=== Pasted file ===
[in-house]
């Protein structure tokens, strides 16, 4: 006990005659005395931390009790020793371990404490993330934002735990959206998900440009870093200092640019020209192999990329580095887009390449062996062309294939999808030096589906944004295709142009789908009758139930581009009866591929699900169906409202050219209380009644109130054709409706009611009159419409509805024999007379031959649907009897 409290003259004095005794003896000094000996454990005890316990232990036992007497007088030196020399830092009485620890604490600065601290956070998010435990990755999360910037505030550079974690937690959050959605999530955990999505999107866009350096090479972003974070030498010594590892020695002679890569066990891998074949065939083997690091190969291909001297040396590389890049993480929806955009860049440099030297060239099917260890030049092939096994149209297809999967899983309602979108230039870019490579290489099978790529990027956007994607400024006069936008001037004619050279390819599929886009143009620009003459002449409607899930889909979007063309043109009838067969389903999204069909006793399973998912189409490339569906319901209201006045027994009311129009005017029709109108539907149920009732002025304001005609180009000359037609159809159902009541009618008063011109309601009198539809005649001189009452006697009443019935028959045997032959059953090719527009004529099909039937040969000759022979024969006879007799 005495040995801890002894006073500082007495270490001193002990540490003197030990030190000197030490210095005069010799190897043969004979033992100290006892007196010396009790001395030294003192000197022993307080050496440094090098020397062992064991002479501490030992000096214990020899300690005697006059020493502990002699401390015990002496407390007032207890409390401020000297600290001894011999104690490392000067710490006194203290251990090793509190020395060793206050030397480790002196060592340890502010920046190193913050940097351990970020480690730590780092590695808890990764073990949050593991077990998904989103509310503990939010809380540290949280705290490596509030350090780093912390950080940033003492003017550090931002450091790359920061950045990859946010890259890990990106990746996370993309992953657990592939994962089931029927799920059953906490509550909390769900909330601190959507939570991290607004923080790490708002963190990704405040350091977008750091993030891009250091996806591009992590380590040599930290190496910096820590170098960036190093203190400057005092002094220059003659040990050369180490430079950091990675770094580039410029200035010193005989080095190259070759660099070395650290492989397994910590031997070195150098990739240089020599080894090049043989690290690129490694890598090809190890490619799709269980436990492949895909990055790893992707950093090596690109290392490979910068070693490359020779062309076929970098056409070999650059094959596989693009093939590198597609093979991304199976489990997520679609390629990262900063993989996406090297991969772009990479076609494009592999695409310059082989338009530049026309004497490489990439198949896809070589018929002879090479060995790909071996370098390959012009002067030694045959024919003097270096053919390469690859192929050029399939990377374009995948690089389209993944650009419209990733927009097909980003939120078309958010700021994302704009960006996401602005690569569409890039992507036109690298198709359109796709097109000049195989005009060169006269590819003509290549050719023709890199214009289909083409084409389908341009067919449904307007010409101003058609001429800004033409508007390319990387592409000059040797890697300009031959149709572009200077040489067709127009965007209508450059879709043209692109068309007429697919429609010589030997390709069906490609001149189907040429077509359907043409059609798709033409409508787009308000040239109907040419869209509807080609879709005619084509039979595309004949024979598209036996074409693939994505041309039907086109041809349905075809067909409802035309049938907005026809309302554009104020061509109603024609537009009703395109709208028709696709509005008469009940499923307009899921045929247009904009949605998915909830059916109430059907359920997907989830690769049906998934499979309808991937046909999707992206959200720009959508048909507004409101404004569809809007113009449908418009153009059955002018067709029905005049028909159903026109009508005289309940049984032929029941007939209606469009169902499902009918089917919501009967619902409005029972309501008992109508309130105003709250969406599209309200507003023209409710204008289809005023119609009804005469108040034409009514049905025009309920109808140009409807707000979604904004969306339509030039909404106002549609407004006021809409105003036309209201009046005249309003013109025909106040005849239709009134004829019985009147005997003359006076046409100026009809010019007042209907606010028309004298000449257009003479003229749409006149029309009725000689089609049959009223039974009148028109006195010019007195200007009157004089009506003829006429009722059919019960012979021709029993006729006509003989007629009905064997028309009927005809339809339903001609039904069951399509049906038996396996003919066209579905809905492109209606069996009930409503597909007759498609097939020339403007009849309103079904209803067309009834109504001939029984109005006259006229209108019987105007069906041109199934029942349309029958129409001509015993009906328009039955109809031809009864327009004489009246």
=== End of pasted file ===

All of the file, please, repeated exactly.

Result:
[in-house]
């Protein structure tokens, strides 16, 4: 006990005659005395931390009790020793371990404490993330934002735990959206998900440009870093200092640019020209192999990329580095887009390449062996062309294939999808030096589906944004295709142009789908009758139930581009009866591929699900169906409202050219209380009644109130054709409706009611009159419409509805024999007379031959649907009897 409290003259004095005794003896000094000996454990005890316990232990036992007497007088030196020399830092009485620890604490600065601290956070998010435990990755999360910037505030550079974690937690959050959605999530955990999505999107866009350096090479972003974070030498010594590892020695002679890569066990891998074949065939083997690091190969291909001297040396590389890049993480929806955009860049440099030297060239099917260890030049092939096994149209297809999967899983309602979108230039870019490579290489099978790529990027956007994607400024006069936008001037004619050279390819599929886009143009620009003459002449409607899930889909979007063309043109009838067969389903999204069909006793399973998912189409490339569906319901209201006045027994009311129009005017029709109108539907149920009732002025304001005609180009000359037609159809159902009541009618008063011109309601009198539809005649001189009452006697009443019935028959045997032959059953090719527009004529099909039937040969000759022979024969006879007799 005495040995801890002894006073500082007495270490001193002990540490003197030990030190000197030490210095005069010799190897043969004979033992100290006892007196010396009790001395030294003192000197022993307080050496440094090098020397062992064991002479501490030992000096214990020899300690005697006059020493502990002699401390015990002496407390007032207890409390401020000297600290001894011999104690490392000067710490006194203290251990090793509190020395060793206050030397480790002196060592340890502010920046190193913050940097351990970020480690730590780092590695808890990764073990949050593991077990998904989103509310503990939010809380540290949280705290490596509030350090780093912390950080940033003492003017550090931002450091790359920061950045990859946010890259890990990106990746996370993309992953657990592939994962089931029927799920059953906490509550909390769900909330601190959507939570991290607004923080790490708002963190990704405040350091977008750091993030891009250091996806591009992590380590040599930290190496910096820590170098960036190093203190400057005092002094220059003659040990050369180490430079950091990675770094580039410029200035010193005989080095190259070759660099070395650290492989397994910590031997070195150098990739240089020599080894090049043989690290690129490694890598090809190890490619799709269980436990492949895909990055790893992707950093090596690109290392490979910068070693490359020779062309076929970098056409070999650059094959596989693009093939590198597609093979991304199976489990997520679609390629990262900063993989996406090297991969772009990479076609494009592999695409310059082989338009530049026309004497490489990439198949896809070589018929002879090479060995790909071996370098390959012009002067030694045959024919003097270096053919390469690859192929050029399939990377374009995948690089389209993944650009419209990733927009097909980003939120078309958010700021994302704009960006996401602005690569569409890039992507036109690298198709359109796709097109000049195989005009060169006269590819003509290549050719023709890199214009289909083409084409389908341009067919449904307007010409101003058609001429800004033409508007390319990387592409000059040797890697300009031959149709572009200077040489067709127009965007209508450059879709043209692109068309007429697919429609010589030997390709069906490609001149189907040429077509359907043409059609798709033409409508787009308000040239109907040419869209509807080609879709005619084509039979595309004949024979598209036996074409693939994505041309039907086109041809349905075809067909409802035309049938907005026809309302554009104020061509109603024609537009009703395109709208028709696709509005008469009940499923307009899921045929247009904009949605998915909830059916109430059907359920997907989830690769049906998934499979309808991937046909999707992206959200720009959508048909507004409101404004569809809007113009449908418009153009059955002018067709029905005049028909159903026109009508005289309940049984032929029941007939209606469009169902499902009918089917919501009967619902409005029972309501008992109508309130105003709250969406599209309200507003023209409710204008289809005023119609009804005469108040034409009514049905025009309920109808140009409807707000979604904004969306339509030039909404106002549609407004006021809409105003036309209201009046005249309003013109025909106040005849239709009134004829019985009147005997003359006076046409100026009809010019007042209907606010028309004298000449257009003479003229749409006149029309009725000689089609049959009223039974009148028109006195010019007195200007009157004089009506003829006429009722059919019960012979021709029993006729006509003989007629009905064997028309009927005809339809339903001609039904069951399509049906038996396996003919066209579905809905492109209606069996009930409503597909007759498609097939020339403007009849309103079904209803067309009834109504001939029984109005006259006229209108019987105007069906041109199934029942349309029958129409001509015993009906328009039955109809031809009864327009004489009246």